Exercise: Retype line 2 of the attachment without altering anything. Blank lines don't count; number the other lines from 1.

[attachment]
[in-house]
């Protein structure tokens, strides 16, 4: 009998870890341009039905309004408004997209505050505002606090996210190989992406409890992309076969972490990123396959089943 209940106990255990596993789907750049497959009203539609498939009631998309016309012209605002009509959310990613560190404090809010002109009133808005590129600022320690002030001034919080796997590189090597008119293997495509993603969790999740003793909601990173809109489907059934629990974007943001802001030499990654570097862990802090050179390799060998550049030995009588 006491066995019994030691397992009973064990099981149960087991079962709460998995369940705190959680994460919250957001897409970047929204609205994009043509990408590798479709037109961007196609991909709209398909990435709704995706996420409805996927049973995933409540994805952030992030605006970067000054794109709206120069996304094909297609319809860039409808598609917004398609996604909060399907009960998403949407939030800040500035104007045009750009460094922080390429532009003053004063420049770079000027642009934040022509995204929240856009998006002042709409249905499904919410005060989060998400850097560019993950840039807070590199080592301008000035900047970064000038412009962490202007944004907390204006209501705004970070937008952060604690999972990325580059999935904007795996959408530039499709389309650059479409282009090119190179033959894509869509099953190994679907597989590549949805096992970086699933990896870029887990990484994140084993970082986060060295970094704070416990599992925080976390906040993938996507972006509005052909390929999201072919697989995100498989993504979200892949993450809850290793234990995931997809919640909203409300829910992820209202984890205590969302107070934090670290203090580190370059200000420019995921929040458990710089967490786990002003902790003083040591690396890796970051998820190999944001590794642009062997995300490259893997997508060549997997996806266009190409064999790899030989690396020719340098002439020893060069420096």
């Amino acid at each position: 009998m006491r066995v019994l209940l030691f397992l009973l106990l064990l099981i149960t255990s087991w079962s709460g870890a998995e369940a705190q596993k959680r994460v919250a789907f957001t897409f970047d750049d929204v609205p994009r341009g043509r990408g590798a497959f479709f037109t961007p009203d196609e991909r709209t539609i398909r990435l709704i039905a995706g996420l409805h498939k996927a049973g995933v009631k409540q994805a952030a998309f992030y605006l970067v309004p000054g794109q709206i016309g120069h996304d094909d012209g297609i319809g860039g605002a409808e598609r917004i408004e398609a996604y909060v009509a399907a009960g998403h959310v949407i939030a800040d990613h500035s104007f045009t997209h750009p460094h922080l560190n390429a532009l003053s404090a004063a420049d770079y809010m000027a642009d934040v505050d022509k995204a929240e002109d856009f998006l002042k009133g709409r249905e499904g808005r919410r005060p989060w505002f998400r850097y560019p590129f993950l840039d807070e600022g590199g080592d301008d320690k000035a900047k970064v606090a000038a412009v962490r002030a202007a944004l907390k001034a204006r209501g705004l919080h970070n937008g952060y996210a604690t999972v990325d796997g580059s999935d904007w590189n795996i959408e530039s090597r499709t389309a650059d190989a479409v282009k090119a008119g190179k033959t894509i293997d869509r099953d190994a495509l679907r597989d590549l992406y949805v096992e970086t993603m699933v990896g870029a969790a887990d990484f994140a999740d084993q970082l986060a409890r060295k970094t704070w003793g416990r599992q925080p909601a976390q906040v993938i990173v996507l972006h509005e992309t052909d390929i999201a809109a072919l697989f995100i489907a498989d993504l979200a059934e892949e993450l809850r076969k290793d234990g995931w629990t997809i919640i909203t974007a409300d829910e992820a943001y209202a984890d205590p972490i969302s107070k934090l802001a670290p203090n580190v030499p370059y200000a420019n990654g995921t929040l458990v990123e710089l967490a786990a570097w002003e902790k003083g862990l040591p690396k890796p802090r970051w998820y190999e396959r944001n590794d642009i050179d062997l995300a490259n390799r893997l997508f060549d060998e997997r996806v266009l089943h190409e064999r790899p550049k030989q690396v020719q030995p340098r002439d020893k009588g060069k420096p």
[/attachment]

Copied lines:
């Protein structure tokens, strides 16, 4: 009998870890341009039905309004408004997209505050505002606090996210190989992406409890992309076969972490990123396959089943 209940106990255990596993789907750049497959009203539609498939009631998309016309012209605002009509959310990613560190404090809010002109009133808005590129600022320690002030001034919080796997590189090597008119293997495509993603969790999740003793909601990173809109489907059934629990974007943001802001030499990654570097862990802090050179390799060998550049030995009588 006491066995019994030691397992009973064990099981149960087991079962709460998995369940705190959680994460919250957001897409970047929204609205994009043509990408590798479709037109961007196609991909709209398909990435709704995706996420409805996927049973995933409540994805952030992030605006970067000054794109709206120069996304094909297609319809860039409808598609917004398609996604909060399907009960998403949407939030800040500035104007045009750009460094922080390429532009003053004063420049770079000027642009934040022509995204929240856009998006002042709409249905499904919410005060989060998400850097560019993950840039807070590199080592301008000035900047970064000038412009962490202007944004907390204006209501705004970070937008952060604690999972990325580059999935904007795996959408530039499709389309650059479409282009090119190179033959894509869509099953190994679907597989590549949805096992970086699933990896870029887990990484994140084993970082986060060295970094704070416990599992925080976390906040993938996507972006509005052909390929999201072919697989995100498989993504979200892949993450809850290793234990995931997809919640909203409300829910992820209202984890205590969302107070934090670290203090580190370059200000420019995921929040458990710089967490786990002003902790003083040591690396890796970051998820190999944001590794642009062997995300490259893997997508060549997997996806266009190409064999790899030989690396020719340098002439020893060069420096």